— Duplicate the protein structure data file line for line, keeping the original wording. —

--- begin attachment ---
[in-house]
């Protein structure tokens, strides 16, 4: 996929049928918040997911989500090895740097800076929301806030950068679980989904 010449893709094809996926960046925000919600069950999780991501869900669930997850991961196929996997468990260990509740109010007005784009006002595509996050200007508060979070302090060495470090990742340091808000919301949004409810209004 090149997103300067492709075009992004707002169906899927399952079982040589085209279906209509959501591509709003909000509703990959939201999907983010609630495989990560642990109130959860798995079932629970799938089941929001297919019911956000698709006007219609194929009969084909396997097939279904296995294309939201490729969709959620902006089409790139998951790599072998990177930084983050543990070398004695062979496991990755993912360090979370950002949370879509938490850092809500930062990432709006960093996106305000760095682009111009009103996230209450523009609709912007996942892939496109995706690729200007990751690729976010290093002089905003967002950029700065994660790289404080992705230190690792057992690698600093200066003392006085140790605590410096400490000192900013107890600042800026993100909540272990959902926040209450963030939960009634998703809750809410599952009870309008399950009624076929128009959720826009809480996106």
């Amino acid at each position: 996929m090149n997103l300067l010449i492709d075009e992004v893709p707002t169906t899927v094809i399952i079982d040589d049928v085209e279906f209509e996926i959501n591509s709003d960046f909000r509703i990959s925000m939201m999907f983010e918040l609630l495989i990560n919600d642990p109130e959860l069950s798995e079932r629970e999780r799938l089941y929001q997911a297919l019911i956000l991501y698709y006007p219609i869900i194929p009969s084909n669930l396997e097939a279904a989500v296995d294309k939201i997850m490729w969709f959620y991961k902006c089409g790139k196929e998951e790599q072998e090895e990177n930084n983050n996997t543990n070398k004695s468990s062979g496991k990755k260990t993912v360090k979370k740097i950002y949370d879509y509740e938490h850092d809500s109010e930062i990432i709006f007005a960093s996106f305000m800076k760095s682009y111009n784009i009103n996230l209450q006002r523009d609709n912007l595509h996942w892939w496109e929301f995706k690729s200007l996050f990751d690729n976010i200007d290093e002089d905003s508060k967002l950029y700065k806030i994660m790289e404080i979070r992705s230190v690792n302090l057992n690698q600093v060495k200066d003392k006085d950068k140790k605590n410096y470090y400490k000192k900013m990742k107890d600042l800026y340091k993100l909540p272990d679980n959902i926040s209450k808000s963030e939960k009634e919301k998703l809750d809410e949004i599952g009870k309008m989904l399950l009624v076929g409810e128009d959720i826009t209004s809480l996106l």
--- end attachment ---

[in-house]
């Protein structure tokens, strides 16, 4: 996929049928918040997911989500090895740097800076929301806030950068679980989904 010449893709094809996926960046925000919600069950999780991501869900669930997850991961196929996997468990260990509740109010007005784009006002595509996050200007508060979070302090060495470090990742340091808000919301949004409810209004 090149997103300067492709075009992004707002169906899927399952079982040589085209279906209509959501591509709003909000509703990959939201999907983010609630495989990560642990109130959860798995079932629970799938089941929001297919019911956000698709006007219609194929009969084909396997097939279904296995294309939201490729969709959620902006089409790139998951790599072998990177930084983050543990070398004695062979496991990755993912360090979370950002949370879509938490850092809500930062990432709006960093996106305000760095682009111009009103996230209450523009609709912007996942892939496109995706690729200007990751690729976010290093002089905003967002950029700065994660790289404080992705230190690792057992690698600093200066003392006085140790605590410096400490000192900013107890600042800026993100909540272990959902926040209450963030939960009634998703809750809410599952009870309008399950009624076929128009959720826009809480996106």
């Amino acid at each position: 996929m090149n997103l300067l010449i492709d075009e992004v893709p707002t169906t899927v094809i399952i079982d040589d049928v085209e279906f209509e996926i959501n591509s709003d960046f909000r509703i990959s925000m939201m999907f983010e918040l609630l495989i990560n919600d642990p109130e959860l069950s798995e079932r629970e999780r799938l089941y929001q997911a297919l019911i956000l991501y698709y006007p219609i869900i194929p009969s084909n669930l396997e097939a279904a989500v296995d294309k939201i997850m490729w969709f959620y991961k902006c089409g790139k196929e998951e790599q072998e090895e990177n930084n983050n996997t543990n070398k004695s468990s062979g496991k990755k260990t993912v360090k979370k740097i950002y949370d879509y509740e938490h850092d809500s109010e930062i990432i709006f007005a960093s996106f305000m800076k760095s682009y111009n784009i009103n996230l209450q006002r523009d609709n912007l595509h996942w892939w496109e929301f995706k690729s200007l996050f990751d690729n976010i200007d290093e002089d905003s508060k967002l950029y700065k806030i994660m790289e404080i979070r992705s230190v690792n302090l057992n690698q600093v060495k200066d003392k006085d950068k140790k605590n410096y470090y400490k000192k900013m990742k107890d600042l800026y340091k993100l909540p272990d679980n959902i926040s209450k808000s963030e939960k009634e919301k998703l809750d809410e949004i599952g009870k309008m989904l399950l009624v076929g409810e128009d959720i826009t209004s809480l996106l």